Predicting Which High Seeds in 2017 NCAA Tournament Won't Reach 2018 Big Dance

Brian Pedersen@realBJPFeatured ColumnistApril 6, 2017

Predicting Which High Seeds in 2017 NCAA Tournament Won't Reach 2018 Big Dance

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    After making its first Final Four appearance in school history, South Carolina is at risk of missing the NCAA tournament in 2018.
    After making its first Final Four appearance in school history, South Carolina is at risk of missing the NCAA tournament in 2018.Gregory Shamus/Getty Images

    Think making the NCAA men's college basketball tournament is easy? Tell that to roughly half of the field from this past tourney that isn't likely to be included a year from now.

    And we're not just talking automatic qualifiers from small conferences, as quite a few power-league teams that were in the 2016 NCAA tourney didn't make it back this time. That includes highly seeded teams such as California, Oklahoma, Texas A&M and Utah, all of whom were seeded fourth or better last year.

    All told, 11 schools seeded eighth or better in the 2016 field weren't in the 2017 tourney, the result of down seasons due to a mixture of factors such as graduation, transfers, NBA departures, injuries and coaching changes.

    Which high-seeded teams from 2017 could be in line for a similar absence from the 2018 tourney? We've picked out a handful of candidates that are the most likely to be watching March Madness on TV next year instead of being part of it.

Arkansas Razorbacks

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    Wesley Hitt/Getty Images

    2017 NCAA Tournament Seed: 8th

    If Arkansas fails to get back to the NCAA tournament in 2018, it will be due to factors similar to how the school went from being a participant in 2015 to observer a year later. That even includes how it exited the tourney, with a narrow second-round loss to North Carolina.

    The Razorbacks led eventual champ UNC by five points late in their 72-65 second-round loss before going scoreless over the final 3:31. Had they managed to knock off the Tar Heels, it could have been them cutting down the nets in Glendale on April 3.

    Instead, their offseason started early, which meant coach Mike Anderson had a few extra weeks to prepare for what could be another rebuilding year.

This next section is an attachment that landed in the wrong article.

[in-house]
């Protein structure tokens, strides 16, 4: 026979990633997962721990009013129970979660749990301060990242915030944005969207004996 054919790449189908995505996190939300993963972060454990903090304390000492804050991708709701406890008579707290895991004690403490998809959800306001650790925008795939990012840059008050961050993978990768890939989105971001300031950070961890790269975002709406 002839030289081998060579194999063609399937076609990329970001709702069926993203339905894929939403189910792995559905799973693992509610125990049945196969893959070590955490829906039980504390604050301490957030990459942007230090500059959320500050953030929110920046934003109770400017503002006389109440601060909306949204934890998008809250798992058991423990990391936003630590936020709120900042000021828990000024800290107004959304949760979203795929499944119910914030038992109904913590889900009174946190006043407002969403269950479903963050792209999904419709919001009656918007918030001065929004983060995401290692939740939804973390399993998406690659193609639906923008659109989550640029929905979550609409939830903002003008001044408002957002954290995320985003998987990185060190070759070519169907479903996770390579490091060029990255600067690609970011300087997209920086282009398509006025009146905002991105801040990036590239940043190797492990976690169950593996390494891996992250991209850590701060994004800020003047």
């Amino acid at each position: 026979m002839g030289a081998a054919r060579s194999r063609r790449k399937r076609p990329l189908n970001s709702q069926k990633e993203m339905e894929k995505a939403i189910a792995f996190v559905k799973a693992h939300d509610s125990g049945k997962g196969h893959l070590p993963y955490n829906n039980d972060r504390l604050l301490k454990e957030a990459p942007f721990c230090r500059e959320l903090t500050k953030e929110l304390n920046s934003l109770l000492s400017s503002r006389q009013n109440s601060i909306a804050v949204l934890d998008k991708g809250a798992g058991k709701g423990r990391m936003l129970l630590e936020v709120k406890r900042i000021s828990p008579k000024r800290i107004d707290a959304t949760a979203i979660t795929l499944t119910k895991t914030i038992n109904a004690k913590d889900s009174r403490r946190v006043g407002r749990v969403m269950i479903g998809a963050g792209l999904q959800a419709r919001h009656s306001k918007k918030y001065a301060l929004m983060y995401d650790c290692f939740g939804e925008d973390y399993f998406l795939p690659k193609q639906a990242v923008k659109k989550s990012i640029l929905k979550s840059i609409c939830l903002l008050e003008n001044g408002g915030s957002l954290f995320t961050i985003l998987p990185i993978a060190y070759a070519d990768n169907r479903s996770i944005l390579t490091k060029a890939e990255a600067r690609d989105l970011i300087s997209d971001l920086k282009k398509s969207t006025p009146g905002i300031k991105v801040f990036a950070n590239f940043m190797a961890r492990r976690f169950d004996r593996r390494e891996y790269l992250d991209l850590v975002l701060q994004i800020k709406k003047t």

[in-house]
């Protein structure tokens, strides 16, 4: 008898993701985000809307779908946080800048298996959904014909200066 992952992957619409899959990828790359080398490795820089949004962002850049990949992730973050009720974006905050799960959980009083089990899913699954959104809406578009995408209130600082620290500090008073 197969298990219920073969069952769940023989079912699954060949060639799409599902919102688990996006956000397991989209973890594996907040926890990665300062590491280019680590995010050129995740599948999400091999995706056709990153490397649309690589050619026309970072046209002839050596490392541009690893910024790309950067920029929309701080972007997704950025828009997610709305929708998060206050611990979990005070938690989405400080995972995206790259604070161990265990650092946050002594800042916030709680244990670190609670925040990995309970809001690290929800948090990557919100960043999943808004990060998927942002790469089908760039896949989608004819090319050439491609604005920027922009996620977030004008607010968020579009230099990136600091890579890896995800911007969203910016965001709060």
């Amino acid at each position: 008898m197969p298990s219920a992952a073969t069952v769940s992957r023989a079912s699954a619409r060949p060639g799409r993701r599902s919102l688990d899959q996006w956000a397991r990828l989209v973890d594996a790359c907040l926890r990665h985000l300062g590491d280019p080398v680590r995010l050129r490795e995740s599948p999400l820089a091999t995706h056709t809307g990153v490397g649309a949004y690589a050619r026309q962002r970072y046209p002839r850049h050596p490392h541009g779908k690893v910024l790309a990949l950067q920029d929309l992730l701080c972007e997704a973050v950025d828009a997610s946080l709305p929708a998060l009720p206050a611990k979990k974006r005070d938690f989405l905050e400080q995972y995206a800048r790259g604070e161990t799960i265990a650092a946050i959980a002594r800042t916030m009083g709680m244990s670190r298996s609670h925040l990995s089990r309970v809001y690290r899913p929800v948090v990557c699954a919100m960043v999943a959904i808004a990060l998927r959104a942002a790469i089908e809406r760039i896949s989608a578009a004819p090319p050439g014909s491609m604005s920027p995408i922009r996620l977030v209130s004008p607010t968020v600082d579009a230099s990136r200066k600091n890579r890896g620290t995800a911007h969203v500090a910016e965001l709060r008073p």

Two of Arkansas' top-three scorers (guard Dusty Hannahs and forward Moses Kingsley) are seniors, with Kingsley also its leading rebounder. The 2014-15 team saw top-scorers Bobby Portis and Michael Qualls turn pro, dropping from 27 wins to a 16-16 record the following season.

    Arkansas hasn't made consecutive NCAA tourneys since being in the field three straight years from 2006-08.

Creighton Bluejays

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    Thearon W. Henderson/Getty Images

    2017 NCAA Tournament Seed: 6th

    As much as it tried to prevent it from being so, Creighton's 2016-17 fate was sealed when senior point guard Maurice Watson tore his ACL in mid-January and was done for the season.

    The Bluejays were 18-1 at the time and went 7-9 after losing Watson, losing to Rhode Island as a No. 6 seed in the first round of the NCAA tourney.

    The squad we saw over the final two months looks set to be weakened after center Justin Patton decided to forgo his sophomore year and declare for the 2017 NBA draft, per CBS Sports' Gary Parrish.

    Patton, who averaged 12.9 points, 6.2 rebounds and 1.4 blocks per game while shooting 67.6 percent, is projected by DraftExpress as the No. 17 pick in the draft.

    Creighton is already losing four seniors, including Watson, who accounted for nearly 30 percent of its scoring. Without Patton, guard Marcus Foster, who is coming back for his senior season, will have to improve on his 18.2 points-per-game average, but he might not have much help.

Dayton Flyers

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    Joe Robbins/Getty Images

    2017 NCAA Tournament Seed: 7th

    Dayton made the NCAA tourney each of the last four seasons under Archie Miller, its longest appearance streak in program history. But that run is likely to end with Miller's departure, as Indiana hired him in March after winning 139 games in six seasons with the Flyers.

    New coach Anthony Grant—who comes to Dayton from the NBA but who previously coached VCU and Alabama—will be inheriting a squad that has to replace four of its top four scorers.

    The graduating quartet of guards Charles Cooke, Kyle Davis and Scoochie Smith and forward Kendall Pollard combined to average more than 47 points, 15 rebounds and 11 assists per game while providing more than 52 percent of the Flyers' three-pointers.

    Xeryius Williams, a 6'8" forward who averaged 8.2 points as a sophomore, will be Dayton's top returning scorer.

    Dayton has a potential stud at its disposal in redshirt freshman Kostas Antetokounmpo, younger brother of Milwaukee Bucks star Giannis Antetokounmpo, while wing Josh Cunningham should be healthy after playing only 11 games as a sophomore, but the Atlantic 10 isn't the kind of conference that's assured of more than one team making the NCAA field each year.

    Rhode Island and VCU will start the offseason ahead of the Flyers in the pecking order.

Florida State Seminoles

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    Rob Carr/Getty Images

    2017 NCAA Tournament Seed: 3rd